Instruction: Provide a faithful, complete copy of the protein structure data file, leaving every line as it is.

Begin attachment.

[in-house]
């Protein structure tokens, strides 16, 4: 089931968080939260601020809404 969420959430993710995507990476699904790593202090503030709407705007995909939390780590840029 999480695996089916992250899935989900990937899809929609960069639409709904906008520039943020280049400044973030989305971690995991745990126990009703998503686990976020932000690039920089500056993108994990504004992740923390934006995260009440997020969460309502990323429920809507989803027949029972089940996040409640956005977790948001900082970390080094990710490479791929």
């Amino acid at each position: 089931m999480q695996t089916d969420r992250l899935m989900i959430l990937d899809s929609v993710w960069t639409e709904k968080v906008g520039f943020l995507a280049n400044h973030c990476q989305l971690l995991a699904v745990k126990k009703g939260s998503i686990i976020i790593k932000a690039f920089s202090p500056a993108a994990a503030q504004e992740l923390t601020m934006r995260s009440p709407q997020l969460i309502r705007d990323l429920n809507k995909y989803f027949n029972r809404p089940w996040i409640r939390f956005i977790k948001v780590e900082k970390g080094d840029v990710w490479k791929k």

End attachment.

[in-house]
């Protein structure tokens, strides 16, 4: 089931968080939260601020809404 969420959430993710995507990476699904790593202090503030709407705007995909939390780590840029 999480695996089916992250899935989900990937899809929609960069639409709904906008520039943020280049400044973030989305971690995991745990126990009703998503686990976020932000690039920089500056993108994990504004992740923390934006995260009440997020969460309502990323429920809507989803027949029972089940996040409640956005977790948001900082970390080094990710490479791929």
């Amino acid at each position: 089931m999480q695996t089916d969420r992250l899935m989900i959430l990937d899809s929609v993710w960069t639409e709904k968080v906008g520039f943020l995507a280049n400044h973030c990476q989305l971690l995991a699904v745990k126990k009703g939260s998503i686990i976020i790593k932000a690039f920089s202090p500056a993108a994990a503030q504004e992740l923390t601020m934006r995260s009440p709407q997020l969460i309502r705007d990323l429920n809507k995909y989803f027949n029972r809404p089940w996040i409640r939390f956005i977790k948001v780590e900082k970390g080094d840029v990710w490479k791929k």